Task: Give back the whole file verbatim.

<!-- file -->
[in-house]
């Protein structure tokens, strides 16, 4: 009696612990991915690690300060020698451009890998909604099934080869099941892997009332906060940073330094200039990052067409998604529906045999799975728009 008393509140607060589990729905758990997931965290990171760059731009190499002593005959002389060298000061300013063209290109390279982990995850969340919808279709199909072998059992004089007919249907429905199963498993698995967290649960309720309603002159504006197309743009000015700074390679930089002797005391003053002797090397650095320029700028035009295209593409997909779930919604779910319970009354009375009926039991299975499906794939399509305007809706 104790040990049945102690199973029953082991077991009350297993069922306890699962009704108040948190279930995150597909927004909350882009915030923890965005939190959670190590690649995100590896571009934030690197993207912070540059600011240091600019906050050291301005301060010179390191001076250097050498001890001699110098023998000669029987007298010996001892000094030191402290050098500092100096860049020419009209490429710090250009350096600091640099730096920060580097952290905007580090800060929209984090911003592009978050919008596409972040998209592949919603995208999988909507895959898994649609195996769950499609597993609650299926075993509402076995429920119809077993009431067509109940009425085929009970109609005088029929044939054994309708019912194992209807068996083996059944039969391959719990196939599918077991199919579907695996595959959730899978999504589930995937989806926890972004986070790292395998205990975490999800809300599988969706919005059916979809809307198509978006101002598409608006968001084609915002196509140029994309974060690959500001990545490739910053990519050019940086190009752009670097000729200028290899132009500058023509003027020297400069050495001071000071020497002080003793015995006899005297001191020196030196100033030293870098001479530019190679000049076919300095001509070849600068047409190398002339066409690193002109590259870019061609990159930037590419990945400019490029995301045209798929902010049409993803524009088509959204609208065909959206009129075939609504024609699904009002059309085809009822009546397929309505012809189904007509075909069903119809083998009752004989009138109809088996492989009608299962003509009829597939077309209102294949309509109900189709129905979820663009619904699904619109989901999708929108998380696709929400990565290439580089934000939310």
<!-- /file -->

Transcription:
[in-house]
């Protein structure tokens, strides 16, 4: 009696612990991915690690300060020698451009890998909604099934080869099941892997009332906060940073330094200039990052067409998604529906045999799975728009 008393509140607060589990729905758990997931965290990171760059731009190499002593005959002389060298000061300013063209290109390279982990995850969340919808279709199909072998059992004089007919249907429905199963498993698995967290649960309720309603002159504006197309743009000015700074390679930089002797005391003053002797090397650095320029700028035009295209593409997909779930919604779910319970009354009375009926039991299975499906794939399509305007809706 104790040990049945102690199973029953082991077991009350297993069922306890699962009704108040948190279930995150597909927004909350882009915030923890965005939190959670190590690649995100590896571009934030690197993207912070540059600011240091600019906050050291301005301060010179390191001076250097050498001890001699110098023998000669029987007298010996001892000094030191402290050098500092100096860049020419009209490429710090250009350096600091640099730096920060580097952290905007580090800060929209984090911003592009978050919008596409972040998209592949919603995208999988909507895959898994649609195996769950499609597993609650299926075993509402076995429920119809077993009431067509109940009425085929009970109609005088029929044939054994309708019912194992209807068996083996059944039969391959719990196939599918077991199919579907695996595959959730899978999504589930995937989806926890972004986070790292395998205990975490999800809300599988969706919005059916979809809307198509978006101002598409608006968001084609915002196509140029994309974060690959500001990545490739910053990519050019940086190009752009670097000729200028290899132009500058023509003027020297400069050495001071000071020497002080003793015995006899005297001191020196030196100033030293870098001479530019190679000049076919300095001509070849600068047409190398002339066409690193002109590259870019061609990159930037590419990945400019490029995301045209798929902010049409993803524009088509959204609208065909959206009129075939609504024609699904009002059309085809009822009546397929309505012809189904007509075909069903119809083998009752004989009138109809088996492989009608299962003509009829597939077309209102294949309509109900189709129905979820663009619904699904619109989901999708929108998380696709929400990565290439580089934000939310």